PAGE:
One of the great things about being in Paris is that I have my own private Art History Major at my disposal. She knows about places to go to here that I wouldn't have a clue existed. I had expressed a desire to walk in the Bois de Boulogne and so Marianne suggested we go to the Marmottan Museum which had some paintings by Monet.
We therefore set off by Metro for the Right Bank.
Since the Right Bank is wealthier than the Left Bank, I wondered whether the fronts of the apartment buildings would be good and yes there were some excellent examples.
Speaking of Right and Left Banks we discussed the matter at dinner. Why did they choose to face the mouth of the river when deciding which was to be right or left? Why not face the source? We came to the conclusion that North and South bank is a more logical way.
If you have ever driven along the lesser roads in rural France, you will recognize this sort of arrangement of trees. Here in Paris, it was for a footpath.
Fortunately there were sign posts.
I am not sure what this is all about. Apparently it commemorates the annual donation of a large Camembert cheese to the fox population.
In fact the statue is of Jean de la Fontaine who wrote fables. Here is the fable depicted in the statue.
Another avenue of trees. It was a pleasure to walk down it.
Finally we saw the spot of blue towards the left of the photo. We were getting close.
And there it was. Do you notice anything peculiar? Click on the photo to enlarge it. There is nobody in the line to go in. We simply walked in, paid 10 euros each and were admitted to the largest collection of Monet paintings in the world.
Unfortunately, photography is not allowed but let me give you what impressed me most about the place.
Back in 1974, I went to the Kunsthistorisches Museum in Vienna. At one stage while I wandered around I was surprised to notice that I was the sole person in a large room that was full of paintings by Brueghel the elder. These included the Peasant Wedding and the Tower of Babel.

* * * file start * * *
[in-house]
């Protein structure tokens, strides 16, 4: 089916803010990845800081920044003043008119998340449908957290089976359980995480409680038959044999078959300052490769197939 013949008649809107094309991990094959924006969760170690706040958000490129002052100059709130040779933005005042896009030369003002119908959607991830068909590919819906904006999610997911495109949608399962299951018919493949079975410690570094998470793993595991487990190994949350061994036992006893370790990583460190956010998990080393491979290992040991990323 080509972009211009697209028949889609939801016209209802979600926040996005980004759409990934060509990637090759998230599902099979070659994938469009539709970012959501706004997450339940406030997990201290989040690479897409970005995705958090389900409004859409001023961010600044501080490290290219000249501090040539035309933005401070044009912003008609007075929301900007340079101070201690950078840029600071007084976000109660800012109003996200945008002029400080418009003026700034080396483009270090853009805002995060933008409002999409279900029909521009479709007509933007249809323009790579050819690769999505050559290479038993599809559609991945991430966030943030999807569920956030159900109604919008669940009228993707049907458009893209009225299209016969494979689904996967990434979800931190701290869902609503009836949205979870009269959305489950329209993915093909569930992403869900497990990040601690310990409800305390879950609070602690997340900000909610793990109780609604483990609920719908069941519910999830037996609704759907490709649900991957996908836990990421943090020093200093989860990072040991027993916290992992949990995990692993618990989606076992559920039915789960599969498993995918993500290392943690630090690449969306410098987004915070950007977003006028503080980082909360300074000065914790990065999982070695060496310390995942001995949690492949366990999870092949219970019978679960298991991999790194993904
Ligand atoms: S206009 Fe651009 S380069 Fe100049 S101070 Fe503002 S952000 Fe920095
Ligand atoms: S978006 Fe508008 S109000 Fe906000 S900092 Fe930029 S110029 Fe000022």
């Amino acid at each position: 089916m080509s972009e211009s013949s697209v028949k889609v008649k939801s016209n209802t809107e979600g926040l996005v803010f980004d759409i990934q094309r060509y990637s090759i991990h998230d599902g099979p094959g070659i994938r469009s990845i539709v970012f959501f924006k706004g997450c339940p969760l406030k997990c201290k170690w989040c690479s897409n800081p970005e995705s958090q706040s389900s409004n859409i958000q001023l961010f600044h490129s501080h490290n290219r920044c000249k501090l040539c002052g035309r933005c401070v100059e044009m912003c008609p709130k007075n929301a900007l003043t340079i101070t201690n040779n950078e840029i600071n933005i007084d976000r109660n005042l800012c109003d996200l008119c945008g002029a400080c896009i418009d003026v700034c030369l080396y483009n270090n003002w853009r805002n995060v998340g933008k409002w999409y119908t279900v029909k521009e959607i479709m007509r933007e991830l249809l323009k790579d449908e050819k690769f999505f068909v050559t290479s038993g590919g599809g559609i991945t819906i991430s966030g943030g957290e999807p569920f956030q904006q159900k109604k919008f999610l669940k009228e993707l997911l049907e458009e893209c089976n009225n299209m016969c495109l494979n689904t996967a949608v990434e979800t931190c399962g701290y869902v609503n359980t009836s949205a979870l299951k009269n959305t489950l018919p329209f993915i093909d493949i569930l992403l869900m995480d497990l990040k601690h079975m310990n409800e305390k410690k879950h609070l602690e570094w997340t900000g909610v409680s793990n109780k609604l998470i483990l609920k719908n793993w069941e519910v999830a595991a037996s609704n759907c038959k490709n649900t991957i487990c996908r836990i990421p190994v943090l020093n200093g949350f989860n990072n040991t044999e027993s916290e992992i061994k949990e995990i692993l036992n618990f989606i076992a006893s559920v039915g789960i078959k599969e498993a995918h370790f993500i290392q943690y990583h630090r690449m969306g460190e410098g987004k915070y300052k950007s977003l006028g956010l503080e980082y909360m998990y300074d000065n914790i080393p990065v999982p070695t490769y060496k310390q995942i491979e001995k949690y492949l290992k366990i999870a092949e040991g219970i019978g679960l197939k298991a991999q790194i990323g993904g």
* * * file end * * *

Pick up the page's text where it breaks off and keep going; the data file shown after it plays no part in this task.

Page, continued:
It may only have been for a few seconds or perhaps as much as a minute, but here in Paris I was in a room of Monet paintings by myself. The collection is the largest in the world so there are several rooms of them but it was wonderful to be able to not have to fight your way to see them. In fact you could just stand by yourself in front of any of them for as long as your feet could put up with it.
Waterlily paintings were everywhere and I remarked to Marianne that Monet certainly got value for money out of his Japanese bridge. There were even some of his paintings in the stairwell going to the next floor. My face was within a foot of one of them and it would have been so easy to touch it. Alarms would have gone off of course and Marianne would have been hauled away in cuffs because I would have blamed her.
There are not just paintings by Monet. There is a painting by Sisley placed next to a similar scene by Monet and we both preferred the former.
The Museum's web site shows some of the paintings and also photos of the building interior which has some spectacular rooms. This was a house that very rich people lived in and it is worth seeing.
And so we left the museum without any photos. You will have to make do with this tree trunk.
And another impressive building that we could see from the upper floor of the Museum.
So if you are planning to come to Paris and actually want to get a good look at paintings by Monet, this is the place to visit. Forget the zoo at the Musee d'Orsay.
You might find this interesting about the 1985 theft from the Museum.